The back of the parka was about 10-15 cm longer (I can’t be more precise since the preservation was not perfect), and looked like it may have had a rounded hem. As far as I could see, there were no seams. According to Murdoch (which seems to be out of print again except in print-on-demand), children’s parka didn’t have back seams, but I am waiting on a couple of other books on skin clothing, and a few more experienced skin sewers opinions.
It took a bit of doing to get a look at the back, since it was fairly well stuck to the caribou hide underneath. I ended up getting Shawn to help me. We got a piece of Visqueen underneath the whole thing, very carefully, put plastic on top of it, and then put a piece of plywood on top to stabilize everything, held the plastic tight to the wood, and flipped everything. It worked well, and we were able to use the same method for the sewn wolf-skin item (still unidentified).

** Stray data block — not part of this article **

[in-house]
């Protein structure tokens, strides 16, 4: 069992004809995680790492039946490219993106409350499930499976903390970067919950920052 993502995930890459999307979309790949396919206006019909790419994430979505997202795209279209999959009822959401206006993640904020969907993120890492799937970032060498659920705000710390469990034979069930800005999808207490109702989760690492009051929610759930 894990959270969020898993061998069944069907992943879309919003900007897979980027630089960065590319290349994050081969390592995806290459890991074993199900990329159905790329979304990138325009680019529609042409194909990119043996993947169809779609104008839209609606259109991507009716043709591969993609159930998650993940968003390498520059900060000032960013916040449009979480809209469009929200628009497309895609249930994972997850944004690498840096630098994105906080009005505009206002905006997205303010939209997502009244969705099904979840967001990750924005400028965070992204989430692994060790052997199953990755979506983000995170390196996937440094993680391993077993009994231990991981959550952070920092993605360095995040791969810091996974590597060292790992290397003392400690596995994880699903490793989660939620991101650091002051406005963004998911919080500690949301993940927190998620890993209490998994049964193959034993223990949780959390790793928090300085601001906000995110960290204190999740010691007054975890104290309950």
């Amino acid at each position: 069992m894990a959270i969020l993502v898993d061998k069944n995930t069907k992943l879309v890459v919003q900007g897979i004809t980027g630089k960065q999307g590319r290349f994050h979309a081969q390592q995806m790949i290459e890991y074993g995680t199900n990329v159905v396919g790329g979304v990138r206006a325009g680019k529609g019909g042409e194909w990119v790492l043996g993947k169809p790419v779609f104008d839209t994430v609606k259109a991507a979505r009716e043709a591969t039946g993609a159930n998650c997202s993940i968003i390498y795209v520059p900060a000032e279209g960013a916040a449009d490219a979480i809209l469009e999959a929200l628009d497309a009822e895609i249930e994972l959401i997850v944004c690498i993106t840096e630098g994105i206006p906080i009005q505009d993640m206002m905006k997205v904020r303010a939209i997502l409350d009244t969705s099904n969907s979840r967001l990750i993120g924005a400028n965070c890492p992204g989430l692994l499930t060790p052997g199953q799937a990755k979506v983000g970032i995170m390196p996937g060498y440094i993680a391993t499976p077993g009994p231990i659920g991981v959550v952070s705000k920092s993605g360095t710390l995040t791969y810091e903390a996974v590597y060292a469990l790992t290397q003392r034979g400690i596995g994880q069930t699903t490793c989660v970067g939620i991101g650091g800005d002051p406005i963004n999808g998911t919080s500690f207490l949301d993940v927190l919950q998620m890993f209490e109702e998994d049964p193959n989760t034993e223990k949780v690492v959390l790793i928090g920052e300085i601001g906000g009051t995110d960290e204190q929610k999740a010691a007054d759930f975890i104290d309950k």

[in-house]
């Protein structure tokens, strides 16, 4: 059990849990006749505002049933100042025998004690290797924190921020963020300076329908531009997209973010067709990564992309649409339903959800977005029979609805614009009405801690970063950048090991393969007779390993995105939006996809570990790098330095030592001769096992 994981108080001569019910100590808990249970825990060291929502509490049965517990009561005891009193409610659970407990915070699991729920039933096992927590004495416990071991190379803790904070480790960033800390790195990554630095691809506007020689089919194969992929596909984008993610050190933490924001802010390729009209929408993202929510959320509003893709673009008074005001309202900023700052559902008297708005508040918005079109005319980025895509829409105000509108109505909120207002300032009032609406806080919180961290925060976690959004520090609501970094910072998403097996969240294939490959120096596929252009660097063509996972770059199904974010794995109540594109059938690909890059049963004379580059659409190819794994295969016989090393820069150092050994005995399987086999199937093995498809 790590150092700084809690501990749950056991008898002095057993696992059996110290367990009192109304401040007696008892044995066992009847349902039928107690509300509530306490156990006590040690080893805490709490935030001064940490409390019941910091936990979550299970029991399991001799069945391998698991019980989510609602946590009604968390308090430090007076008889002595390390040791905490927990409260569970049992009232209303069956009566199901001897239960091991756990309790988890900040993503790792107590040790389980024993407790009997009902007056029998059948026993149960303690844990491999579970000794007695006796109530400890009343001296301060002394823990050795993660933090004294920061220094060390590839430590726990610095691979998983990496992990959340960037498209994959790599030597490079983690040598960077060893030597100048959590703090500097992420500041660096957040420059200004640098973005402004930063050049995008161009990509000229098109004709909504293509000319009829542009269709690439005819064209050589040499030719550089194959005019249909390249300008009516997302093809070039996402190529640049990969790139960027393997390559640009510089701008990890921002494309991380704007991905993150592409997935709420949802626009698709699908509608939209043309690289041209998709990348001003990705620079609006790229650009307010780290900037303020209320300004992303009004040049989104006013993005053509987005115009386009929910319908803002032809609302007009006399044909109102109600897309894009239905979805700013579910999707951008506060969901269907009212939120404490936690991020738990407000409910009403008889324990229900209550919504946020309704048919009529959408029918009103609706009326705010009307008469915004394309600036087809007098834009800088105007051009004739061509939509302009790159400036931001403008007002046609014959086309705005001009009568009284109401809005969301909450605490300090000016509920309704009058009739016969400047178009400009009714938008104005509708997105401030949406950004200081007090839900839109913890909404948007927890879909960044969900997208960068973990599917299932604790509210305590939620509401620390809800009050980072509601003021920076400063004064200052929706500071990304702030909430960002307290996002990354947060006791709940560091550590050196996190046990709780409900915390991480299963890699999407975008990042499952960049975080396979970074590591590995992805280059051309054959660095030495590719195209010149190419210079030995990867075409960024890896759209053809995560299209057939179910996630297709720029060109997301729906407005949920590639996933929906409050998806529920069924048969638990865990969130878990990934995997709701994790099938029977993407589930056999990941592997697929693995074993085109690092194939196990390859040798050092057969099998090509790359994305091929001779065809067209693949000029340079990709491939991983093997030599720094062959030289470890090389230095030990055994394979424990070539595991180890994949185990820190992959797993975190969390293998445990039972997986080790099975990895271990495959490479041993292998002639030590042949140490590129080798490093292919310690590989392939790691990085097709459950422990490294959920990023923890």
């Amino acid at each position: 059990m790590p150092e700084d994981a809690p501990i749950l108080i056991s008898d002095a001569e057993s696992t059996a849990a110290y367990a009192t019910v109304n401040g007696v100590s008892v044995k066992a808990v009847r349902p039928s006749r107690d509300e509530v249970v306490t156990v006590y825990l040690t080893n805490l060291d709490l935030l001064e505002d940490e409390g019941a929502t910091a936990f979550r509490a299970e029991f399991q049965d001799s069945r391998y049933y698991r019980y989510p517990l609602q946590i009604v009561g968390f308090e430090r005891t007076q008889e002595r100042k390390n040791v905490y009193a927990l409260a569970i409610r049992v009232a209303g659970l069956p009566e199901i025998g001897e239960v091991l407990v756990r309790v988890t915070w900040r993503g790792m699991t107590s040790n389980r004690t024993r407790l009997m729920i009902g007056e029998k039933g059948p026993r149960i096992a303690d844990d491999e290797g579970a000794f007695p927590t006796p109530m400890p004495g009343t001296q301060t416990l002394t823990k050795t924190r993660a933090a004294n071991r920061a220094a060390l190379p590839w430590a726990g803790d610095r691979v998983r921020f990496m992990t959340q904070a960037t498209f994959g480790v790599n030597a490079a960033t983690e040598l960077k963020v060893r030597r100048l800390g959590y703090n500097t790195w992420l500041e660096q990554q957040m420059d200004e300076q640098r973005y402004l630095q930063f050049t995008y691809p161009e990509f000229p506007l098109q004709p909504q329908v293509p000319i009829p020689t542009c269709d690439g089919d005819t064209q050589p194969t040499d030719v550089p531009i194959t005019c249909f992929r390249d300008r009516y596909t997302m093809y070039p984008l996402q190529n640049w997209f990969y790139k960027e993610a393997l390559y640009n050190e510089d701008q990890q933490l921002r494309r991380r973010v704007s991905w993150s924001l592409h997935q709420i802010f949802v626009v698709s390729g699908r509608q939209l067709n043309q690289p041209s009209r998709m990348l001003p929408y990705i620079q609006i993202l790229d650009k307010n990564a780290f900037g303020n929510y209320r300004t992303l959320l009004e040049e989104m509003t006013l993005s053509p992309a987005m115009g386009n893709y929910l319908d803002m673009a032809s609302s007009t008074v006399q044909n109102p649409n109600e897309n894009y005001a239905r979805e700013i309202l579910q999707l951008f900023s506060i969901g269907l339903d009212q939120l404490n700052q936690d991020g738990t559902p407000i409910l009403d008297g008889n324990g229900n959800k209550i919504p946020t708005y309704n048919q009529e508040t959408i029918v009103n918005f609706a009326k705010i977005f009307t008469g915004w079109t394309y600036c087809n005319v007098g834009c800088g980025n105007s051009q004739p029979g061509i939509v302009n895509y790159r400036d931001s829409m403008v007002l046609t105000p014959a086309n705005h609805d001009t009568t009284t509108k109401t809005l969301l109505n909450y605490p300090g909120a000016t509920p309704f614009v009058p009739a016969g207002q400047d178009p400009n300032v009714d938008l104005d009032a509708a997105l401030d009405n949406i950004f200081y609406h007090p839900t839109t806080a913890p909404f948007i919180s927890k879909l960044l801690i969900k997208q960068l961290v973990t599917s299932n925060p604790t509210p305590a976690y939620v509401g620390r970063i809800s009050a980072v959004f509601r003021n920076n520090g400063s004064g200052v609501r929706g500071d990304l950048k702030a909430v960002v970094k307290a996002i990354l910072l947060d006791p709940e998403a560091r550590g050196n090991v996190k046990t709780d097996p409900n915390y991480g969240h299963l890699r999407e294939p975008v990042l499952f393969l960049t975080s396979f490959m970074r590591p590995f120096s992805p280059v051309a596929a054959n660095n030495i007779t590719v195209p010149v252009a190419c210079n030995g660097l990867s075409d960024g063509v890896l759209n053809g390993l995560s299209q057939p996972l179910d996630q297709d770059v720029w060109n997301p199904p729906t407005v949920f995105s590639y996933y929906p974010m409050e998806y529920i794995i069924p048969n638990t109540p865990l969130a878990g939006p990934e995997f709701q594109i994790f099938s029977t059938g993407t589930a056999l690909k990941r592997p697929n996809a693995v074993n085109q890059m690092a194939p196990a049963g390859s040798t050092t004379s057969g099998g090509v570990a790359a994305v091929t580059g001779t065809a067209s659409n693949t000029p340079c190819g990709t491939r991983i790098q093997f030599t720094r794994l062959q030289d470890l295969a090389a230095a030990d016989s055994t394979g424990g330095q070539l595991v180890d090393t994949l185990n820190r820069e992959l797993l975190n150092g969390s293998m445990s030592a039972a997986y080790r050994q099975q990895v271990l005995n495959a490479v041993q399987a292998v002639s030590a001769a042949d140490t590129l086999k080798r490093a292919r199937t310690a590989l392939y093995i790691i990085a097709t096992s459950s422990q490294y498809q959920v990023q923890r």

The wolf-skin has a lot of seams. Some bits are badly preserved or very badly matted, so it’s not clear what it used to be. However, a number of the smaller pieces that have been sewn together are still pretty much intact. I tried putting a picture of it onto my iPad, and opening it with Omnigraffle, so I could try drawing on the seam. I’m hoping that it will make it easier to understand, and that maybe someone will recognize what those pieces go to. I know this can work, since Bertha Leavitt was able to identify that the little girl from Ukkuqsi was buried with a kayak cover (among other things) based on the shape of a couple of pieces of sewn boat cover skins.
I’m still working on the drawings a bit to clean them up, and I’ll put them up on a separate page when they’re ready.
I also managed to finish a review today, and to get a bit done on a paper that I owe some folks. Both are actually for the same journal, different issues.